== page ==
Gloomily Quotes (displaying: 1 - 15 of 15 quotes )
I've made a terrible confession to you," he concluded gloomily. "Do appreciate it, gentlemen. And it's not enough, not enough to appreciate it, you must not just appreciate it, it should also be precious to you, and if not, if this, too, goes past your souls, then it means you really do not respect me, gentlemen. I tell you that, and I will die of shame at having confessed to such men as you.
Unlike me, he realized that Dustfinger would do anything in return for such a promise. All he wants is to go back to his own world. He doesn't even stop to ask if his story there has a happy ending!""Well, that's no different from real life," remarked Elinor gloomily. "You never know if things will turn out well. Just now our own story looks like it's coming to a bad end.
Well, we were always going to fail that one," said Ron gloomily as they ascended the marble staircase. He had just made Harry feel rather better by telling him how he told the examiner in detail about the ugly man with a wart on his nose in the crystal ball, only to look up and realize he had been describing the examiner's reflection.
N-no-o, all that excitement, it wouldn't reach us,' Timosha spoke gloomily. 'We're like the sunken city of Kitezh, living at the bottom of the lake. We do not hear a thing, and the water over us is muddy and sleepy. And on the surface, way above - why, everything's in flames, and the alarms are ringing.' ?A Provincial Tal?)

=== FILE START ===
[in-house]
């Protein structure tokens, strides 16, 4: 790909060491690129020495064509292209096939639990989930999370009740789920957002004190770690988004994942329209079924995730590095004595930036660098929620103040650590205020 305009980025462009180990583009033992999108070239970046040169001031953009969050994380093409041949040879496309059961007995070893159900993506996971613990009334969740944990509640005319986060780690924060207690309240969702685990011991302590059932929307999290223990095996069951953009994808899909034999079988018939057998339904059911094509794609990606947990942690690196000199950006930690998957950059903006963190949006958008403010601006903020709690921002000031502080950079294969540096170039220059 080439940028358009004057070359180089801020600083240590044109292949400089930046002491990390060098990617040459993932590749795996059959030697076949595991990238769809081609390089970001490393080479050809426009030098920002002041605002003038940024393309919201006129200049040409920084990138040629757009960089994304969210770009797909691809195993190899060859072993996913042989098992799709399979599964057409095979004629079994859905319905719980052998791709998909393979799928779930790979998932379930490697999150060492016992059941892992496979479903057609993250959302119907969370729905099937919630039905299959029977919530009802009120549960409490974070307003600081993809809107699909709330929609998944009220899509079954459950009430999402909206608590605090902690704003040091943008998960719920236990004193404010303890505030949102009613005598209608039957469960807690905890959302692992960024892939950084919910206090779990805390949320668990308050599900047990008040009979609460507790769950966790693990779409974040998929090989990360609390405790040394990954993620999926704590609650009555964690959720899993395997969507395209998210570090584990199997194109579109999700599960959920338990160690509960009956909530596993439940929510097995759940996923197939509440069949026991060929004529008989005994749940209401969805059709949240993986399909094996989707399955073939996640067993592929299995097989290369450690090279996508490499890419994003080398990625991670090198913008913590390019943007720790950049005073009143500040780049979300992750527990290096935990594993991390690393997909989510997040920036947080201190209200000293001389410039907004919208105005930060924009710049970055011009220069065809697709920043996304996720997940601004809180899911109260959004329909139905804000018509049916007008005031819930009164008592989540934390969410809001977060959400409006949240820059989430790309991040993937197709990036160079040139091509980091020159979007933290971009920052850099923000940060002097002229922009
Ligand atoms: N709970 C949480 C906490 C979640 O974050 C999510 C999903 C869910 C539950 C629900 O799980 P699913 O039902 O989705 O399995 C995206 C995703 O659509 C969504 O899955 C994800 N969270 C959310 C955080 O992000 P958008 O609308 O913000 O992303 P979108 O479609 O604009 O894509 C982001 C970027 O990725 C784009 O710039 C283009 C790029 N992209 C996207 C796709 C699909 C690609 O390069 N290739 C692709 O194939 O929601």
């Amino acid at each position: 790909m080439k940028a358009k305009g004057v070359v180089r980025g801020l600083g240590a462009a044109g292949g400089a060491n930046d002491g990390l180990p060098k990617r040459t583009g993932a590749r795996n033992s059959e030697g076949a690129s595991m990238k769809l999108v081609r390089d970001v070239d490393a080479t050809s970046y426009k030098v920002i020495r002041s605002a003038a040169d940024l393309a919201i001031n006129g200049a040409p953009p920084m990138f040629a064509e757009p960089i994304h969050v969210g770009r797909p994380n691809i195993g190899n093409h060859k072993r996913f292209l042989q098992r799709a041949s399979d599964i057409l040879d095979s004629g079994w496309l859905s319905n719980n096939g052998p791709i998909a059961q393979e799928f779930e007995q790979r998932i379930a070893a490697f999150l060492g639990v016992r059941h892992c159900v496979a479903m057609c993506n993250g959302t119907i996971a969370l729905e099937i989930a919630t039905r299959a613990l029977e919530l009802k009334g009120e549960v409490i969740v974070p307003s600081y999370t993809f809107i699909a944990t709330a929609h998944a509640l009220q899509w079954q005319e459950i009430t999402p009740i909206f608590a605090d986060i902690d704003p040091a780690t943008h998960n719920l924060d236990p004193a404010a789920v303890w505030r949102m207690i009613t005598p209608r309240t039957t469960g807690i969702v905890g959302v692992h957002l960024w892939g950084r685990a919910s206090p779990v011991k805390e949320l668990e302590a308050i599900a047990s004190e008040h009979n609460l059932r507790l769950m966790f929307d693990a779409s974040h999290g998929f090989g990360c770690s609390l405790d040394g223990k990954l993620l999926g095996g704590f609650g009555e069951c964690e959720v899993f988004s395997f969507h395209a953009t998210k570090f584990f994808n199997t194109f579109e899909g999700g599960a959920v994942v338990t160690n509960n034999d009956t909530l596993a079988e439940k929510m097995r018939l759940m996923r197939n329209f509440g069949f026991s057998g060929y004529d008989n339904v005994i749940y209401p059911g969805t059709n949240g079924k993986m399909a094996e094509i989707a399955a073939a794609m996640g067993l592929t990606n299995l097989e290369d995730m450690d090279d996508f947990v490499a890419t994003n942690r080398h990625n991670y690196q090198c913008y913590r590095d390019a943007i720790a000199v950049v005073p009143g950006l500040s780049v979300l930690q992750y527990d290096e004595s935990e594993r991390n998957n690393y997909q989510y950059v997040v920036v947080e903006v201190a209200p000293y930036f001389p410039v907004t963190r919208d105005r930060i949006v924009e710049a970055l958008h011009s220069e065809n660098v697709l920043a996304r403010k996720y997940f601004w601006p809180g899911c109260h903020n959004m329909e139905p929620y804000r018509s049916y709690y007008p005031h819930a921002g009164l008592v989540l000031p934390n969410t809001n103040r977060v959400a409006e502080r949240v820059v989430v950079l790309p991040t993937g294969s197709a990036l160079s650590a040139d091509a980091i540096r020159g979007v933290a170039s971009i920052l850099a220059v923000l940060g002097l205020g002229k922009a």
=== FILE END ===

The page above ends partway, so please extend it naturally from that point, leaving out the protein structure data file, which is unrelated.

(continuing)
Good morning, Eeyore," said Pooh."Good morning, Pooh Bear," said Eeyore gloomily. "If it is a good morning, which I doubt," said he."Why, what's the matter?""Nothing, Pooh Bear, nothing. We can't all, and some of us don't. That's all there is to it.""Can't all what?" said Pooh, rubbing his nose."Gaiety. Song-and-dance. Here we go round the mulberry bush.
Makes a diff'rence, havin' a decent family,' he said. 'Me dad was decent. An' your mum an' dad were decent. If they'd lived, life woulda bin diff'rent, eh?' 'Yeah, I s'pose,' said Harry cautiously. Hagrid seemed to be in a very strange mood. 'Family,' said Hagrid gloomily. 'Whatever yeh say, blood's important...
Under the stars,' she repeated. 'I never noticed the stars before. I always thought of them as great big diamonds that belonged to someone. Now they frighten me. They make me feel that it was all a dream, all my youth.'It was a dream,' said John quietly. 'Everybody's youth is a dream, a form of chemical madness.'How pleasant then to be insane!'So I'm told,' said John gloomily. 'I don't know any longer. At any rate, let us love for a while, for a year or so, you and me. That's a form of divine drunkenness that we can all try. There are only diamonds in the whole world, diamonds and perhaps the shabby gift of disillusion. Well, I have that last and I will make the usual nothing of it.
(James Joyce, in conversation with Carl Jung:)"Literary artists know more about the human mind than you fellers have a hope in hell of knowing. Ha. My craft is ebbing. I am yung and easily freudened. One of these days I'll show the lot of you what the unconscious mind is really like. I don't need any of you. In a sense I am Freud."Jung looked gloomily guilty at the name. "Yes?""What's Freud in English?""Joy.""Joy and Joyce. There's little enough difference. Except that I add C and E for Creative Endeavour. I spit in all your eyes.